It didn't take long for Codemasters to announce their plans for F1 2021 content going forward. Beginning with Update 1.10, three new circuits are coming to the official Formula 1 game, starting with Portimao. The Portuguese GP has made a comeback in F1 thanks to the need to have over 20 races in a season.
Portimao has been a popular addition to the roster and for the first time ever, we're able to race the circuit in the F1 game. Rain here isn't uncommon, as the 2020 race had a damp start, but what if the heavens open in F1 2021? Don't worry, we've got you covered as always with our wet setup for Portugal!
Just like in Spain, you'll need the rear of the car to be planted to the floor or you'll be spinning out faster than you can say Nikita Mazepin. You'll also need a good level of front bite too, as the car loves to understeer around the long corners in Portimao.
We found 6-11 for the wing angles to be ideal for Portugal, as you get good cornering speeds while also still being quick in a straight line.
For wet weather conditions, your car will need a transmission that's more on the open side than in the dry. A more open diff will reduce overall grip, but it will allow for a more gradual application of power to the rear wheels. This is vital when it's raining because catching the car before it spins is a very difficult task.
Therefore, we've opted for 75% on-throttle diff with 55% off-throttle. 55% off-throttle will also allow for good turn-in when you're off the loud pedal through long low-speed corners like Turns 3 and 8.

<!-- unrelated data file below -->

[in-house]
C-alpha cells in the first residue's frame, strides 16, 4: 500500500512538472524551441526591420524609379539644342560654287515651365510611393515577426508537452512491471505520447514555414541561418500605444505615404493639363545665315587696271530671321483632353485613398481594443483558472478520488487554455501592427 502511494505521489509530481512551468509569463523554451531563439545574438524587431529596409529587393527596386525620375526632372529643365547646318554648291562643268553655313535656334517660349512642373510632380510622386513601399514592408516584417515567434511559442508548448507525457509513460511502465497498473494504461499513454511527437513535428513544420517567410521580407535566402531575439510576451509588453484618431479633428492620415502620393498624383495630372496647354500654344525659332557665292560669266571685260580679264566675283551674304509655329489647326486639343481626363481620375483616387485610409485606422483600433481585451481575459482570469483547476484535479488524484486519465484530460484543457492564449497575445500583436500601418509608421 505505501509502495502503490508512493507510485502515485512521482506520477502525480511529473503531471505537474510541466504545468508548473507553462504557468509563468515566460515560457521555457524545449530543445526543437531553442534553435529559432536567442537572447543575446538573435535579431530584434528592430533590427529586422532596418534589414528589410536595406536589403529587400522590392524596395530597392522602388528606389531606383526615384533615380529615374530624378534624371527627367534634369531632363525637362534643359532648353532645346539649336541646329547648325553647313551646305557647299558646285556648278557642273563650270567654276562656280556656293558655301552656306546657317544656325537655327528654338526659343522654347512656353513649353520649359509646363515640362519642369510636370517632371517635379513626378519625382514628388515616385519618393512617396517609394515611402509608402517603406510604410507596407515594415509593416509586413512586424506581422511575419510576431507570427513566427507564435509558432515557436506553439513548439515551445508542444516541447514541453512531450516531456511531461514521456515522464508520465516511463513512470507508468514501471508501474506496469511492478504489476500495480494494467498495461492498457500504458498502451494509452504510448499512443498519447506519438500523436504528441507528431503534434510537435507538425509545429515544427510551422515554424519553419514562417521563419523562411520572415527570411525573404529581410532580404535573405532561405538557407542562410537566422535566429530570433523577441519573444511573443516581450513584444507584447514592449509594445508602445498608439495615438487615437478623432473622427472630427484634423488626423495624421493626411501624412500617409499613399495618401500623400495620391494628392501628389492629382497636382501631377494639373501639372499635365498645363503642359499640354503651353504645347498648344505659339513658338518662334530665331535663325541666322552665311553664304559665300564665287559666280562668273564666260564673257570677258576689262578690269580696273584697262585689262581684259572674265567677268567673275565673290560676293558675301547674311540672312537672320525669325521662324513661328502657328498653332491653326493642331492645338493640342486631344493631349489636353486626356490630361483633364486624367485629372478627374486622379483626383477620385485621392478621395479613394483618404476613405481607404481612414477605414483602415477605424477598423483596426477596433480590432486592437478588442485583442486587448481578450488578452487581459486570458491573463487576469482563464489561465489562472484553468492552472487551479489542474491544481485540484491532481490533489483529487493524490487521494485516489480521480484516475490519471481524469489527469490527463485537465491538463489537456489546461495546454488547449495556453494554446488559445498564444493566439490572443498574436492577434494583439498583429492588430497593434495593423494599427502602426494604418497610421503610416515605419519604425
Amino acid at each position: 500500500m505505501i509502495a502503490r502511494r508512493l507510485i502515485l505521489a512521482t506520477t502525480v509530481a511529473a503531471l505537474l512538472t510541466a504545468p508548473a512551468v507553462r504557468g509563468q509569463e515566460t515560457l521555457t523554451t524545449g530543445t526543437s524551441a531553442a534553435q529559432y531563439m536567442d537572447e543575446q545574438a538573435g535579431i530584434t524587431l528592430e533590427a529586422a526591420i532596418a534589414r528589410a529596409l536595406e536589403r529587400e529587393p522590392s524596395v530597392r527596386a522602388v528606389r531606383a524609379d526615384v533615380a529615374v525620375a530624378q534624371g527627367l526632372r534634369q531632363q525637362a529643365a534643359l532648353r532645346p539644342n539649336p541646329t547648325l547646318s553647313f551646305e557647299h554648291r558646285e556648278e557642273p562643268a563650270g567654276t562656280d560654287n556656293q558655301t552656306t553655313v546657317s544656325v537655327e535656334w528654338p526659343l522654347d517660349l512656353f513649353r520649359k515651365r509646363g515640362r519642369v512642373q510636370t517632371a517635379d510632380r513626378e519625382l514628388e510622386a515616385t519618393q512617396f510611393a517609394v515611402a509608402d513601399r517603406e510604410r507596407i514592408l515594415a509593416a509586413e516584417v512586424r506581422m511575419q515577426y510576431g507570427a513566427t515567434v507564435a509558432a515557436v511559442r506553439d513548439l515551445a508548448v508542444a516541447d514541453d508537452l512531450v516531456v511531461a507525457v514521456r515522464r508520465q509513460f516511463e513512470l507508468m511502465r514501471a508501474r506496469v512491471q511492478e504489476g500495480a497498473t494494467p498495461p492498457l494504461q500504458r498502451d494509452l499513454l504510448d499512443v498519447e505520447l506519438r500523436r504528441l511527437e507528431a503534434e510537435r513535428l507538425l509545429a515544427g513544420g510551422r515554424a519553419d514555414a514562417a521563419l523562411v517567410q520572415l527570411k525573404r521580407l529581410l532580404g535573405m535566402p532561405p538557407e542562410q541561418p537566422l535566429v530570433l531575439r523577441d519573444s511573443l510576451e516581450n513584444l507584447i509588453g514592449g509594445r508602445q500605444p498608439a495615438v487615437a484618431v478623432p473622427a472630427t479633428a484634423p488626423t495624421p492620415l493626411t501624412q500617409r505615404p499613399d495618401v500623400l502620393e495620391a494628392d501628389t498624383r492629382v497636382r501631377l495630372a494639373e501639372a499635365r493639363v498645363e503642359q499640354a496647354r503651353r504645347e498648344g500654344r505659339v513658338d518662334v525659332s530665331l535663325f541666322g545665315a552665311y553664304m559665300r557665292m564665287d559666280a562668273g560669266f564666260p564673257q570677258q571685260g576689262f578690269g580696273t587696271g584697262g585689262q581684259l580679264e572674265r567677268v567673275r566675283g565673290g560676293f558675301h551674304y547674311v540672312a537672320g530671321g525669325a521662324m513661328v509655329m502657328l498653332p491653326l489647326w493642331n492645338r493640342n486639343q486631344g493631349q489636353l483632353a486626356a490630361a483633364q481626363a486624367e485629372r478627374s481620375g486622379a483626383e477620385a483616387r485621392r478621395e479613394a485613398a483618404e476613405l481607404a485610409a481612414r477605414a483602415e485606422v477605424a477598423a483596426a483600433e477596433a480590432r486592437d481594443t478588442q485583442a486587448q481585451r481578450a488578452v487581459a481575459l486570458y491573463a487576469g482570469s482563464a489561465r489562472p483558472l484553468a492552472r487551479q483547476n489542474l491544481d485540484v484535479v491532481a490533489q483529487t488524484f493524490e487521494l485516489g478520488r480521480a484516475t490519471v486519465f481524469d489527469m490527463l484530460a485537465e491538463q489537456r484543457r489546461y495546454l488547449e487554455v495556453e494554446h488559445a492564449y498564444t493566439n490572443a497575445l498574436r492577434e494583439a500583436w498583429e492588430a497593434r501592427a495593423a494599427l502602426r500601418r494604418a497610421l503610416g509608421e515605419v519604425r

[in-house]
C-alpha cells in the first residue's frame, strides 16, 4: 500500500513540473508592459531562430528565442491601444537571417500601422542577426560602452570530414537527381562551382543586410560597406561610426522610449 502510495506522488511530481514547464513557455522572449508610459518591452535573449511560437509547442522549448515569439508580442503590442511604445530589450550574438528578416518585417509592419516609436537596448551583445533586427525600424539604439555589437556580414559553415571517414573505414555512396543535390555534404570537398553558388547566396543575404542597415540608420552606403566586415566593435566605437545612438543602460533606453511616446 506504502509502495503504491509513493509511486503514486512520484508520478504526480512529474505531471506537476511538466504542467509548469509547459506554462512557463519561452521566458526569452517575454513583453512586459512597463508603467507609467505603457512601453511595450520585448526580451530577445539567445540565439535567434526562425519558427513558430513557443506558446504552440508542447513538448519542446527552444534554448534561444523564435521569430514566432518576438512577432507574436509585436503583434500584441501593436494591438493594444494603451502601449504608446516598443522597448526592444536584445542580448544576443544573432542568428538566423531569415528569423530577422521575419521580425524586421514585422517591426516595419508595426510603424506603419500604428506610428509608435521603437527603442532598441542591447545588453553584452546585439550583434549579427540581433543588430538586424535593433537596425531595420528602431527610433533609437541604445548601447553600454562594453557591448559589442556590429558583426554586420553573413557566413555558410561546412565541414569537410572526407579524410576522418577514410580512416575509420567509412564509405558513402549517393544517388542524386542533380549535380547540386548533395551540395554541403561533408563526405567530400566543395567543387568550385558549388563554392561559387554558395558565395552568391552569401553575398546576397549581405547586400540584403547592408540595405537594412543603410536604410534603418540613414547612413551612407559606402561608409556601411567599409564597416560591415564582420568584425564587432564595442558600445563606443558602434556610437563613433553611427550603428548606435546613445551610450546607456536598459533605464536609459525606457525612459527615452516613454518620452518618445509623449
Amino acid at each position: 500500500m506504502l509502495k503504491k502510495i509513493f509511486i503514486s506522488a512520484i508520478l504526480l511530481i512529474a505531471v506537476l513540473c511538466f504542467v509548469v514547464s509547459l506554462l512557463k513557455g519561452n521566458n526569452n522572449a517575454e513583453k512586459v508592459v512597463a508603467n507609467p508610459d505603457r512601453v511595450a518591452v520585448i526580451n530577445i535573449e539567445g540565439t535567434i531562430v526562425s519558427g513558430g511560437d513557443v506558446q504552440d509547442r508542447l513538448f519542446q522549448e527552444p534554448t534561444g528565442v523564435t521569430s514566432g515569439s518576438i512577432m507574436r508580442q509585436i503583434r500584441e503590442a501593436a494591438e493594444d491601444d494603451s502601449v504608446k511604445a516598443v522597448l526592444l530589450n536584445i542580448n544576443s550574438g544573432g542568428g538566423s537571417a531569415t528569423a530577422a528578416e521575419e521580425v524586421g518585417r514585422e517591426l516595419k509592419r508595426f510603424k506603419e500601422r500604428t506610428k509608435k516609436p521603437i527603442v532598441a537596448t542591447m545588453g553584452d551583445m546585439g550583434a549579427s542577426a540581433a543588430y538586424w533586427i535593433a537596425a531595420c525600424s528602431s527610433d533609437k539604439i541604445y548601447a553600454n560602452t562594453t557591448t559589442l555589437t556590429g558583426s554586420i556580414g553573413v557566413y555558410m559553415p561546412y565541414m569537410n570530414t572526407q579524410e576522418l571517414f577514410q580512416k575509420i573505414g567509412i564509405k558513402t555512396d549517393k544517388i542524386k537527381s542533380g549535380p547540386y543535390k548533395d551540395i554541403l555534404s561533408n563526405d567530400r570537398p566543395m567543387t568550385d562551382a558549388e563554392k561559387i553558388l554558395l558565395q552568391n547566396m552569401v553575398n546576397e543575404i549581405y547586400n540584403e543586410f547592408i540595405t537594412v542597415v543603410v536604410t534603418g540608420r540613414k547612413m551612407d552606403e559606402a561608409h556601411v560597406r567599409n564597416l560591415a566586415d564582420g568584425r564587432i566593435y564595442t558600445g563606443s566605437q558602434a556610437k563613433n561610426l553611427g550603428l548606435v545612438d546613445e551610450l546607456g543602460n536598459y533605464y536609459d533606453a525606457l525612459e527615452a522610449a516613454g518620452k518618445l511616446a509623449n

Tyre wear is rarely an issue in the wet as the Pirelli wet compounds are extremely durable. A one or no-stop race is achievable on the full wets, so you can set your camber and toe angles very low in order to aid overall mechanical grip from your rubber.
The camber is best at around -2.50 for the front and -1.70 for the rear. You still have to be a little careful of wearing your rears out in the wet, as grip and traction are at a premium.
For your toe angles, you need to be adventurous and we went all the way to the lowest values of 0.05 and 0.20 to have as much grip as possible. If you are struggling to have enough grip though, ensure that you increase these angles, as this is a very easy way to help tyre wear.
To be fast in racing, you need a stiff suspension, but that's no good if you're losing control over the kerbs. That's why your springs need to be on the softer side for when it rains in the Algarve. We opted for 2-4 suspension to allow for using the kerbs and also for the big elevation changes.
It's a similar story with the anti-roll bar, as you can't go to stiff or else you'll spin out. 2-5 gives good responsiveness but also allows for a predictable ride.
Finally, your ride height will need to be slightly higher than normal to allow for both the big changes in elevation and any standing water you may encounter. 4-8 will stop you aquaplaning while also allowing for good straight-line speed.
There are some big stopping events in Portugal, but you'll also want to avoid locking up. Your brake pressure can go high, up to 95% with the brake bias set to 56% towards the front.
As we mentioned before, tyre wear is very rarely an issue in the wet, so your pressures can be high. Thermal degradation isn't your problem when the heavens open and you'll actually need the high pressures to keep heat in the tyres.
We found that 23.8 psi on the fronts and 23.5 psi on the rear tyres keep them warm enough on the run between Turns 14 and 1 but also prevent overheating in the middle sector.